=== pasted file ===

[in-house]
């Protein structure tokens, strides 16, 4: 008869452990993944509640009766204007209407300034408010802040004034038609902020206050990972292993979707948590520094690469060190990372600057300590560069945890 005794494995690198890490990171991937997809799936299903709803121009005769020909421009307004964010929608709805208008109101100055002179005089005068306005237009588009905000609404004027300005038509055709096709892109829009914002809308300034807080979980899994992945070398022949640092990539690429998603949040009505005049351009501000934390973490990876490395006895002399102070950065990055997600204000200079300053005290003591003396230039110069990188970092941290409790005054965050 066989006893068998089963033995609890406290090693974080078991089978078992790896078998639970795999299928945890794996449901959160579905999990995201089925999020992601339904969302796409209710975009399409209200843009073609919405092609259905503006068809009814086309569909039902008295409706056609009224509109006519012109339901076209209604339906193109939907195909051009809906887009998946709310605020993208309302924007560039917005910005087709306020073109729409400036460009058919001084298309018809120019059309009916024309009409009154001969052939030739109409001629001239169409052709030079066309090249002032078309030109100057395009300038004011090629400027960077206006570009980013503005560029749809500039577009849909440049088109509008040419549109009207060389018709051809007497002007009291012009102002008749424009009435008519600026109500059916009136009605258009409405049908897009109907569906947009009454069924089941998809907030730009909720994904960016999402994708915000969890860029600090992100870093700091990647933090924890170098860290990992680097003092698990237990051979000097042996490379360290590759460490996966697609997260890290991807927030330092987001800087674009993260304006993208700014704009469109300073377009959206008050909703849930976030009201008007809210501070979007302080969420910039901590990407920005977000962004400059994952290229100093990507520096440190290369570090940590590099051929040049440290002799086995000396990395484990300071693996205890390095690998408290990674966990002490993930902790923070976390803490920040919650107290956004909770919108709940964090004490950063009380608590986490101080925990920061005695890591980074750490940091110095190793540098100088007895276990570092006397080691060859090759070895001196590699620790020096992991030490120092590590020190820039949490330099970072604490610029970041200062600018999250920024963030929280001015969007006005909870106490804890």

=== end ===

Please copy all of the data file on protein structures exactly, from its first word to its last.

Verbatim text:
[in-house]
């Protein structure tokens, strides 16, 4: 008869452990993944509640009766204007209407300034408010802040004034038609902020206050990972292993979707948590520094690469060190990372600057300590560069945890 005794494995690198890490990171991937997809799936299903709803121009005769020909421009307004964010929608709805208008109101100055002179005089005068306005237009588009905000609404004027300005038509055709096709892109829009914002809308300034807080979980899994992945070398022949640092990539690429998603949040009505005049351009501000934390973490990876490395006895002399102070950065990055997600204000200079300053005290003591003396230039110069990188970092941290409790005054965050 066989006893068998089963033995609890406290090693974080078991089978078992790896078998639970795999299928945890794996449901959160579905999990995201089925999020992601339904969302796409209710975009399409209200843009073609919405092609259905503006068809009814086309569909039902008295409706056609009224509109006519012109339901076209209604339906193109939907195909051009809906887009998946709310605020993208309302924007560039917005910005087709306020073109729409400036460009058919001084298309018809120019059309009916024309009409009154001969052939030739109409001629001239169409052709030079066309090249002032078309030109100057395009300038004011090629400027960077206006570009980013503005560029749809500039577009849909440049088109509008040419549109009207060389018709051809007497002007009291012009102002008749424009009435008519600026109500059916009136009605258009409405049908897009109907569906947009009454069924089941998809907030730009909720994904960016999402994708915000969890860029600090992100870093700091990647933090924890170098860290990992680097003092698990237990051979000097042996490379360290590759460490996966697609997260890290991807927030330092987001800087674009993260304006993208700014704009469109300073377009959206008050909703849930976030009201008007809210501070979007302080969420910039901590990407920005977000962004400059994952290229100093990507520096440190290369570090940590590099051929040049440290002799086995000396990395484990300071693996205890390095690998408290990674966990002490993930902790923070976390803490920040919650107290956004909770919108709940964090004490950063009380608590986490101080925990920061005695890591980074750490940091110095190793540098100088007895276990570092006397080691060859090759070895001196590699620790020096992991030490120092590590020190820039949490330099970072604490610029970041200062600018999250920024963030929280001015969007006005909870106490804890």